At the end of the season six opener, "Day of the Electromen", Adam acquired a portable time machine from time-travelling guerillas. It would become a running theme for the rest of the season, as he tried to fix it to return him to his own time. One failed experiment took him and his companion Miss Jones to the far future and the planet Peladon.
The Face also made two appearances in this season, escaping from prison with the help of survivors from Atlantis in "The Sea Demons"; then stealing Adam's time machine in "The Underwater Menace" to help his Atlantean allies change history by preventing the sinking of Atlantis in the first place. This is the story where the Face, disguised as a Greek professor, famously cries out "Nozink in ze vorld can shtop me now!" Of course, Adam and his companions did.
There were more time travel gimmicks in "The Three Adam Adamants", the first story of season 7. Adam was still trying to get the guerilla's time machine to send him back to Edwardian times, but accidentally summoned himself as a much younger and older man (played by Ian Marter and William Hartnell) to the present instead. Together with Simms and Miss Jones, they all were transported to the graveyard realm of an evil, godlike Death figure. The younger Adam sacrificed himself, allowing Death to kill him. In doing so he created a paradox, since the two older Adams hadn't died that way. Death's absolute power over life and, well, death had been broken, and his realm shattered.
This story is best remembered for the fanfiction it inspired, especially crossovers with an obscure old series call Doctor Who. In particular, fanzines were full of tales that Dr. Who himself was Adam as an old man, and that his Tardis was an enhanced version of Adam's handheld time machine.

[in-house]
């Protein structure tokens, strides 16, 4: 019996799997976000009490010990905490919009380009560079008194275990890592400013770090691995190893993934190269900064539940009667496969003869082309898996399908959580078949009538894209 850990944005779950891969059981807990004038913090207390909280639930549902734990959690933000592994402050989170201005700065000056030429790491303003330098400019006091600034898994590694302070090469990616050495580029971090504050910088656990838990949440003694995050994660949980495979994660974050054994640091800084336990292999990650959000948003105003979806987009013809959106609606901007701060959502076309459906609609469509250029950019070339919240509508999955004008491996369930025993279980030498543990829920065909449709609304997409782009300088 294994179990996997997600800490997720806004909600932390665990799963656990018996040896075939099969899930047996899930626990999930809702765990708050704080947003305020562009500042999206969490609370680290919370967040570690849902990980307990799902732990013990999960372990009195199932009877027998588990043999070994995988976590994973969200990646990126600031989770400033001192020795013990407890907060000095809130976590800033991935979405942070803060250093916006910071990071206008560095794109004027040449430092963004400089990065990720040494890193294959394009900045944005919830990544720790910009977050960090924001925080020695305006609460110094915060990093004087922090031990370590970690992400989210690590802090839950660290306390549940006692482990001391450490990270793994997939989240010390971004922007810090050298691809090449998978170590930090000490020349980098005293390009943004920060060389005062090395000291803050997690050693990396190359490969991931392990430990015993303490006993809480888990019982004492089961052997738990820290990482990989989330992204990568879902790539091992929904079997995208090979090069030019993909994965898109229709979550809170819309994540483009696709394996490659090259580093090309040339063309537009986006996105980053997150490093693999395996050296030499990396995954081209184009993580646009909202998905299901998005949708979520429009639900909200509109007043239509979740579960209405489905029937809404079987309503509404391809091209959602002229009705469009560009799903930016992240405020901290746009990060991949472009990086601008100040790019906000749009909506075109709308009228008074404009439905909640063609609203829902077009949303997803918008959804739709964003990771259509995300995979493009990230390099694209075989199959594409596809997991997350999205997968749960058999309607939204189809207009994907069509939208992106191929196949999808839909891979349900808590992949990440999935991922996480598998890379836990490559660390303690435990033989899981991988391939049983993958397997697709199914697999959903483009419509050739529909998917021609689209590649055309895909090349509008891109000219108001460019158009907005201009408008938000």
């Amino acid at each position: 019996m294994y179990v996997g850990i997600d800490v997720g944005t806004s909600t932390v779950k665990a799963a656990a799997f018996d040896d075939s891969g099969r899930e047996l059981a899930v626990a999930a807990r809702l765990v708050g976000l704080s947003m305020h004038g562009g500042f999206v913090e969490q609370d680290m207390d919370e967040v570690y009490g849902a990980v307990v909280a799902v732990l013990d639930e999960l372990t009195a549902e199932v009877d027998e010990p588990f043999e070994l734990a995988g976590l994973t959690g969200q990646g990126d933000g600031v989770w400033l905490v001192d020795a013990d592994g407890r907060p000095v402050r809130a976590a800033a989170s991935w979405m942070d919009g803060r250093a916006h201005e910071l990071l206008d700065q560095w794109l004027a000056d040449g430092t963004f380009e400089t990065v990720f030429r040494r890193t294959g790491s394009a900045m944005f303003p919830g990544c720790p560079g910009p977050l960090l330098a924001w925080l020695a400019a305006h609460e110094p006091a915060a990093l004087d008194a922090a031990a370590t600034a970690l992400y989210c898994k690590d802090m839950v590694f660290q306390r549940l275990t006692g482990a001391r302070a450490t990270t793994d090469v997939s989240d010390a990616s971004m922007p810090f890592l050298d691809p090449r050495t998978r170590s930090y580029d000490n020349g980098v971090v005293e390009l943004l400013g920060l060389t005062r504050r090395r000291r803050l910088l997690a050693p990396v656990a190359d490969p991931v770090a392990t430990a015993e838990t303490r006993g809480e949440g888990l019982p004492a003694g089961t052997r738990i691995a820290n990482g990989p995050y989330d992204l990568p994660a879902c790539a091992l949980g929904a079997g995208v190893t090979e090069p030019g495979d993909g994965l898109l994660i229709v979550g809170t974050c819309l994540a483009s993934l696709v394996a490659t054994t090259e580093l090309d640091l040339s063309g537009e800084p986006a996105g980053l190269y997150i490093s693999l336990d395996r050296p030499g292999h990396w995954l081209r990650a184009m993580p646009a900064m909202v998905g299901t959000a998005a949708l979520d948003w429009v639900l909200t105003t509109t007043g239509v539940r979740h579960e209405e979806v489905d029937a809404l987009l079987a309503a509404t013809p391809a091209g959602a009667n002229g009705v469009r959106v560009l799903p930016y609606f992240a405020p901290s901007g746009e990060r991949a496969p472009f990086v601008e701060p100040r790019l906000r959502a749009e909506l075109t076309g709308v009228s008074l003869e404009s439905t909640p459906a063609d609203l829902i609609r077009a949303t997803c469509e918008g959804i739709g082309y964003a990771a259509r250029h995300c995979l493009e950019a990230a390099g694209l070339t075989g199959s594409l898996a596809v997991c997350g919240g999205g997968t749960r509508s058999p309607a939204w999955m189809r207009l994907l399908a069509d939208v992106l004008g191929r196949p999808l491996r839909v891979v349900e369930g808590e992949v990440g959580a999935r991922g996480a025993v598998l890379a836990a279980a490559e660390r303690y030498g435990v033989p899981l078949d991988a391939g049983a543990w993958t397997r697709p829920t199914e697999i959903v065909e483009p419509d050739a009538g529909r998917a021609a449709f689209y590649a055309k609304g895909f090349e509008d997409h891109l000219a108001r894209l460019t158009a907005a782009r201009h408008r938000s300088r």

There's no doubt that this story were popular with the fans, as was another story this season which had the Face teaming up with the Electromen to spread war across the galaxy. However, the stars Gerald Harper and Juliet Harmer were concerned that this was no longer the show they had originally agreed to work for, and was now just relying on gimmicks. They wanted to leave. And so in the season finale, Adam and Gerorgina married, and left to explore the Amazon together.
Smith & Simms
But the BBC weren't going to let a successful franchise slip out of their hands so easily. The commissioned a spin-off series, focussing on Adam's other companion and butler, Simms, who had been left behind in England. In theory, this could have worked, but unfortunately, the decision was made to team him up with a feisty journalist called Sarah Jane Smith - an independent character who really didn't need a butler tagging along after her as she investigated time warriors, dinosaurs and giant spiders. The pair of them just never had the same chemistry as Adam and Miss Jones. The ratings dropped, and Smith & Simms wasn't renewed for a second season.